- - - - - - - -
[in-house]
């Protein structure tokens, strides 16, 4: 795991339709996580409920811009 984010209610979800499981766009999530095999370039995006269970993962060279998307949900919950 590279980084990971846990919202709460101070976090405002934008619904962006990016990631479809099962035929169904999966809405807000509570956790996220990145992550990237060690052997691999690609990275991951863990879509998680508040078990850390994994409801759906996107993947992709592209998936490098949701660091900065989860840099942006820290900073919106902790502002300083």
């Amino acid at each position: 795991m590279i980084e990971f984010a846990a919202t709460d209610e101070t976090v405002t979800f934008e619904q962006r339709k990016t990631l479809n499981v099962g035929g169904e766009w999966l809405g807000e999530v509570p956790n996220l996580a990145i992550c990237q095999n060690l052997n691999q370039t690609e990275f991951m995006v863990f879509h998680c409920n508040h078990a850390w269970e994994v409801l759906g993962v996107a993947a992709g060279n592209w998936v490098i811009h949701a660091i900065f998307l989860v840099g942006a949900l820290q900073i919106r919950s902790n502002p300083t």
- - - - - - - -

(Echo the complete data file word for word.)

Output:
[in-house]
């Protein structure tokens, strides 16, 4: 795991339709996580409920811009 984010209610979800499981766009999530095999370039995006269970993962060279998307949900919950 590279980084990971846990919202709460101070976090405002934008619904962006990016990631479809099962035929169904999966809405807000509570956790996220990145992550990237060690052997691999690609990275991951863990879509998680508040078990850390994994409801759906996107993947992709592209998936490098949701660091900065989860840099942006820290900073919106902790502002300083």
């Amino acid at each position: 795991m590279i980084e990971f984010a846990a919202t709460d209610e101070t976090v405002t979800f934008e619904q962006r339709k990016t990631l479809n499981v099962g035929g169904e766009w999966l809405g807000e999530v509570p956790n996220l996580a990145i992550c990237q095999n060690l052997n691999q370039t690609e990275f991951m995006v863990f879509h998680c409920n508040h078990a850390w269970e994994v409801l759906g993962v996107a993947a992709g060279n592209w998936v490098i811009h949701a660091i900065f998307l989860v840099g942006a949900l820290q900073i919106r919950s902790n502002p300083t």